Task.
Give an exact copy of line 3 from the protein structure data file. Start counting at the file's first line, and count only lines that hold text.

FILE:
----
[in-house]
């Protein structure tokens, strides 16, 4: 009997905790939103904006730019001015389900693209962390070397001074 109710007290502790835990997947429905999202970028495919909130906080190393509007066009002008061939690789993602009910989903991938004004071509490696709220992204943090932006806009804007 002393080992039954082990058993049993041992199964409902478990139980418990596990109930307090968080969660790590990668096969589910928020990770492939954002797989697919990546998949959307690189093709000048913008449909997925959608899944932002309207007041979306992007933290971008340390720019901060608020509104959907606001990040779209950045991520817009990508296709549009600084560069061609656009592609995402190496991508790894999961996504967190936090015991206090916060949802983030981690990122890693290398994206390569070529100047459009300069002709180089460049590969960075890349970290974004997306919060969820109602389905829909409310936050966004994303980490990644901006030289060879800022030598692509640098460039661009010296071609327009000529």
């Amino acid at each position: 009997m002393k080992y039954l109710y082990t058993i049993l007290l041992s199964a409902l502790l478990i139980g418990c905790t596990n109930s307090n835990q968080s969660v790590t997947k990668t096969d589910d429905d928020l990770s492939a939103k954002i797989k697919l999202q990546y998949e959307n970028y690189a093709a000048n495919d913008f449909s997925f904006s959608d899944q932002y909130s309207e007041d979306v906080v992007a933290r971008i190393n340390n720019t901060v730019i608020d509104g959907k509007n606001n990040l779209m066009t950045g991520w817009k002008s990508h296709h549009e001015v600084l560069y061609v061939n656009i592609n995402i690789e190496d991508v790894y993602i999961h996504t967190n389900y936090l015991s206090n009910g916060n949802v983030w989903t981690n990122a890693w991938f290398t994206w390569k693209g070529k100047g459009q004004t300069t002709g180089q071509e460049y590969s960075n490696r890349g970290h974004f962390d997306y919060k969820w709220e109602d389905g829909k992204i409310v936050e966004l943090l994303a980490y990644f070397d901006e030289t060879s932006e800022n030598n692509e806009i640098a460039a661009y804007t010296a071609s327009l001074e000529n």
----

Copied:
């Amino acid at each position: 009997m002393k080992y039954l109710y082990t058993i049993l007290l041992s199964a409902l502790l478990i139980g418990c905790t596990n109930s307090n835990q968080s969660v790590t997947k990668t096969d589910d429905d928020l990770s492939a939103k954002i797989k697919l999202q990546y998949e959307n970028y690189a093709a000048n495919d913008f449909s997925f904006s959608d899944q932002y909130s309207e007041d979306v906080v992007a933290r971008i190393n340390n720019t901060v730019i608020d509104g959907k509007n606001n990040l779209m066009t950045g991520w817009k002008s990508h296709h549009e001015v600084l560069y061609v061939n656009i592609n995402i690789e190496d991508v790894y993602i999961h996504t967190n389900y936090l015991s206090n009910g916060n949802v983030w989903t981690n990122a890693w991938f290398t994206w390569k693209g070529k100047g459009q004004t300069t002709g180089q071509e460049y590969s960075n490696r890349g970290h974004f962390d997306y919060k969820w709220e109602d389905g829909k992204i409310v936050e966004l943090l994303a980490y990644f070397d901006e030289t060879s932006e800022n030598n692509e806009i640098a460039a661009y804007t010296a071609s327009l001074e000529n």